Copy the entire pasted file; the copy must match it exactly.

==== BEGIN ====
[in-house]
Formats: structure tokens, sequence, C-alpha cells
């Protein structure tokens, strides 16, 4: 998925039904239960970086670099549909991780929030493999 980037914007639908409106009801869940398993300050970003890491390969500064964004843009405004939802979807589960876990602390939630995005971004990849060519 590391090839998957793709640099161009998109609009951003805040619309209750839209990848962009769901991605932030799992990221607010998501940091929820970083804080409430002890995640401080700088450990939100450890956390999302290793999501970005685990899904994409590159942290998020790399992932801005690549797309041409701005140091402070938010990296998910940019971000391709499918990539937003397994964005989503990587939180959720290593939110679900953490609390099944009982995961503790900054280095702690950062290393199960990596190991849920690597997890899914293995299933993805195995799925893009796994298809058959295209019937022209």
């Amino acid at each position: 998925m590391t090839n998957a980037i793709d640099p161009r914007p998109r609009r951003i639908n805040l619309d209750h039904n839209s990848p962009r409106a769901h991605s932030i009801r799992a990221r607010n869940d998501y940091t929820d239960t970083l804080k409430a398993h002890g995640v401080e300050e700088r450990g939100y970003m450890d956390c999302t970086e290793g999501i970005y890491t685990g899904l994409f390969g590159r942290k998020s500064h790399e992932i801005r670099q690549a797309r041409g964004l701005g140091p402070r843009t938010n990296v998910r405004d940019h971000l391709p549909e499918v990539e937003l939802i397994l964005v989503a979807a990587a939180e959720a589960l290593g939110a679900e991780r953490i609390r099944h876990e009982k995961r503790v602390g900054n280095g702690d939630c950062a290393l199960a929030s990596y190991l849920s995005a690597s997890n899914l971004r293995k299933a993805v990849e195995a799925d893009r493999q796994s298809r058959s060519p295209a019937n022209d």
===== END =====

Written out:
[in-house]
Formats: structure tokens, sequence, C-alpha cells
């Protein structure tokens, strides 16, 4: 998925039904239960970086670099549909991780929030493999 980037914007639908409106009801869940398993300050970003890491390969500064964004843009405004939802979807589960876990602390939630995005971004990849060519 590391090839998957793709640099161009998109609009951003805040619309209750839209990848962009769901991605932030799992990221607010998501940091929820970083804080409430002890995640401080700088450990939100450890956390999302290793999501970005685990899904994409590159942290998020790399992932801005690549797309041409701005140091402070938010990296998910940019971000391709499918990539937003397994964005989503990587939180959720290593939110679900953490609390099944009982995961503790900054280095702690950062290393199960990596190991849920690597997890899914293995299933993805195995799925893009796994298809058959295209019937022209």
């Amino acid at each position: 998925m590391t090839n998957a980037i793709d640099p161009r914007p998109r609009r951003i639908n805040l619309d209750h039904n839209s990848p962009r409106a769901h991605s932030i009801r799992a990221r607010n869940d998501y940091t929820d239960t970083l804080k409430a398993h002890g995640v401080e300050e700088r450990g939100y970003m450890d956390c999302t970086e290793g999501i970005y890491t685990g899904l994409f390969g590159r942290k998020s500064h790399e992932i801005r670099q690549a797309r041409g964004l701005g140091p402070r843009t938010n990296v998910r405004d940019h971000l391709p549909e499918v990539e937003l939802i397994l964005v989503a979807a990587a939180e959720a589960l290593g939110a679900e991780r953490i609390r099944h876990e009982k995961r503790v602390g900054n280095g702690d939630c950062a290393l199960a929030s990596y190991l849920s995005a690597s997890n899914l971004r293995k299933a993805v990849e195995a799925d893009r493999q796994s298809r058959s060519p295209a019937n022209d």